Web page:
Ye Gods!

Thursday, April 26, 2007

When we decided to set both Pathfinder and the GameMastery modules in the same unique campaign world, one of the first issues we as a staff had to tackle was the pantheon. As Pathfinder Editor-in-Chief James Jacobs regularly points out, without compelling deities, the game is much less fun—and not just for clerics. Before you can know anything about a person or culture, you have to know who's pulling the strings (or who they think is pulling them, anyway). Judging by the response to our "What do you want to know about Pathfinder?" thread on the messageboards, most of you feel the same way.

Since gods are so central to a campaign setting, everyone on the design staff (and a fair number of people who technically aren't) had an opinion. Many were the long Friday afternoon meetings spent hotly debating whether the goddess of love is necessarily good, or whether she should be given the Trickery domain. Whether the gods created the people, or the people, through their belief, created the gods. Whether druids needed a god, and if so, whether or not clerics could worship it. How to make a home-and-harvest god cool enough that people would actually want to play a cleric of one. In the end, however, the chaff was blown away, and our exhausted team found itself staring at a list of twenty core gods, with the provision that the door would be left open for numerous lesser deities as things evolved. And while most of the names and many of the concepts were admittedly swiped wholesale from the exhaustively documented (we're talking hundreds of pages) pantheon of Jacobs' homebrew game world, the resulting list bears each of our marks.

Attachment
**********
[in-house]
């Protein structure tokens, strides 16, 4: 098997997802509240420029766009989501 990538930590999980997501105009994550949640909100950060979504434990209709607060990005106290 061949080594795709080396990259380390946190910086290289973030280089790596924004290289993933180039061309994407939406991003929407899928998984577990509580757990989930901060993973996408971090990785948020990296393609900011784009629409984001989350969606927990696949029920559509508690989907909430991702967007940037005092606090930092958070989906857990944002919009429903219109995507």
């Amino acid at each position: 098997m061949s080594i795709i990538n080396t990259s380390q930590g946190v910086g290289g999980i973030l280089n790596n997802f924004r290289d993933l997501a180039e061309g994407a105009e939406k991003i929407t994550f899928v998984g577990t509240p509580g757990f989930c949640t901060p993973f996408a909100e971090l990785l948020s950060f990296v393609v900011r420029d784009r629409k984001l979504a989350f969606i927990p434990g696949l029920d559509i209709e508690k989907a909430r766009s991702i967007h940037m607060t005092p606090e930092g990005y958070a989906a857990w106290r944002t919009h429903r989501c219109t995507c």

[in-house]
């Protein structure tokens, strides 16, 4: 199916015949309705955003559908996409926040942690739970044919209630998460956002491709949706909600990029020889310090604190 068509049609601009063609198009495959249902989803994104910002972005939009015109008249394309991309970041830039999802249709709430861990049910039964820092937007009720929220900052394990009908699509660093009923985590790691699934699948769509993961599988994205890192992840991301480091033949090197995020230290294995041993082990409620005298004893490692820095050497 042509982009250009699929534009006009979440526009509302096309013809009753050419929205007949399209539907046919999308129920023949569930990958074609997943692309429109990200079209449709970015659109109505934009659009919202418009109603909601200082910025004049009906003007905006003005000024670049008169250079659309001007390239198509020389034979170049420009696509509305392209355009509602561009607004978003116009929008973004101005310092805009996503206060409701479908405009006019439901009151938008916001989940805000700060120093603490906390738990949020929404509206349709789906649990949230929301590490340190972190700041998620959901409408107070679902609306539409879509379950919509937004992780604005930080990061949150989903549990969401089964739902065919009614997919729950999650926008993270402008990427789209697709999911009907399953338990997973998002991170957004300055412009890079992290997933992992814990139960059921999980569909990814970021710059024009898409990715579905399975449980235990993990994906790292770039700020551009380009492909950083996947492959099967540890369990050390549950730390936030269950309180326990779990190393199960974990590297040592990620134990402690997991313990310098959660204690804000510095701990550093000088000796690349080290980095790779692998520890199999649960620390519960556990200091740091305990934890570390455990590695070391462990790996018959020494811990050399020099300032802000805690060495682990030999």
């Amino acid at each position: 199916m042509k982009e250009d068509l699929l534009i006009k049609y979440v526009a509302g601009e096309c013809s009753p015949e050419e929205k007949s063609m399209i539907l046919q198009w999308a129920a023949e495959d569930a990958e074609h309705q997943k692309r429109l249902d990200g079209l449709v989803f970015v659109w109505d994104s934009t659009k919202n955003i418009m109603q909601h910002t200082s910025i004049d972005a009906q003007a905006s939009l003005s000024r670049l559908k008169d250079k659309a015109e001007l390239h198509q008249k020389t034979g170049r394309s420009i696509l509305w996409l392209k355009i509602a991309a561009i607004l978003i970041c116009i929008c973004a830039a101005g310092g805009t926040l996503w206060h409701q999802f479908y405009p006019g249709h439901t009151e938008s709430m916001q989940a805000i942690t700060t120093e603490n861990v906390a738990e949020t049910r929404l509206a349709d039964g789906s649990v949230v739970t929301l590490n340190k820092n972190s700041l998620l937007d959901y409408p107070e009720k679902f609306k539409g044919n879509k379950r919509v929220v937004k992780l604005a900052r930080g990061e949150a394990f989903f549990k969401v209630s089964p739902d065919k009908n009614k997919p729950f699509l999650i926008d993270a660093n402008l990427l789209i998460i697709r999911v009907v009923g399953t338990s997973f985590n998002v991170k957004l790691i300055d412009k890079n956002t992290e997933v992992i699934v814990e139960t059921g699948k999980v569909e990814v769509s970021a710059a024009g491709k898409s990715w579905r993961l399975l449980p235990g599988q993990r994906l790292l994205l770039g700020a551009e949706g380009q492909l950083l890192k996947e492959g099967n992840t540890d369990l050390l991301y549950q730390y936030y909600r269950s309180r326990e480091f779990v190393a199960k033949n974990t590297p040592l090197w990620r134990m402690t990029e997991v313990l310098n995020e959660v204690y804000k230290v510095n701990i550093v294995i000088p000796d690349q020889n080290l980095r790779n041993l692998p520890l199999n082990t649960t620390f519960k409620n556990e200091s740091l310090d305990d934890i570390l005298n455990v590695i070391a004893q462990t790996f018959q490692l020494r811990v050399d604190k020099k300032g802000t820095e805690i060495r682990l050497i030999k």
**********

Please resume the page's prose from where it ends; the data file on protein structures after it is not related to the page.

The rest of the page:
While the full pantheon will be presented in detail in the Rise of the Runelords Player's Guide, which will be available for purchase and free online download this summer, we wanted to preview part of it here on our blog first. Presented below is a brief snippet on the six gods worshipped most frequently in Sandpoint, the location of the first Rise of the Runelords adventure.

Holy symbol

Erastil, Old Deadeye
LG god of farming, hunting, trade, and family
Domains: Animal, Good, Law, Plant
Favored Weapon: longbow

Sarenrae, the Dawnflower
NG goddess of the sun, redemption, honesty, and healing
Domains: Fire, Good, Healing, Sun
Favored Weapon: scimitar

Shelyn, the Eternal Rose
NG goddess of beauty, art, love, and music
Domains: Air, Good, Luck, Protection
Favored Weapon: glaive

Desna, Song of the Spheres
CG goddess of dreams, stars, travelers, and luck
Domains: Chaos, Good, Luck, Travel
Favored Weapon: starknife

Abadar, Master of the First Vault
LN god of cities, wealth, merchants, and law
Domains: Earth, Law, Protection, Travel
Favored Weapon: crossbow

Gozreh, the Wind and the Waves
N god of nature, weather, and the sea
Domains: Air, Animal, Plant, Water
Favored Weapon: trident

Of course, any good pantheon requires far more than a list of domains, and each one of these deities has his, her, or its own quirks and backstory that will be explored in lavish detail in Pathfinder's supplementary material... but more on that later. Stay tuned for further god-related updates in the coming weeks, and as always, we'd love to hear your questions and comments on our messageboards.

James Sutter
Assistant Editor, Pathfinder

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Tags: Gods and Magic
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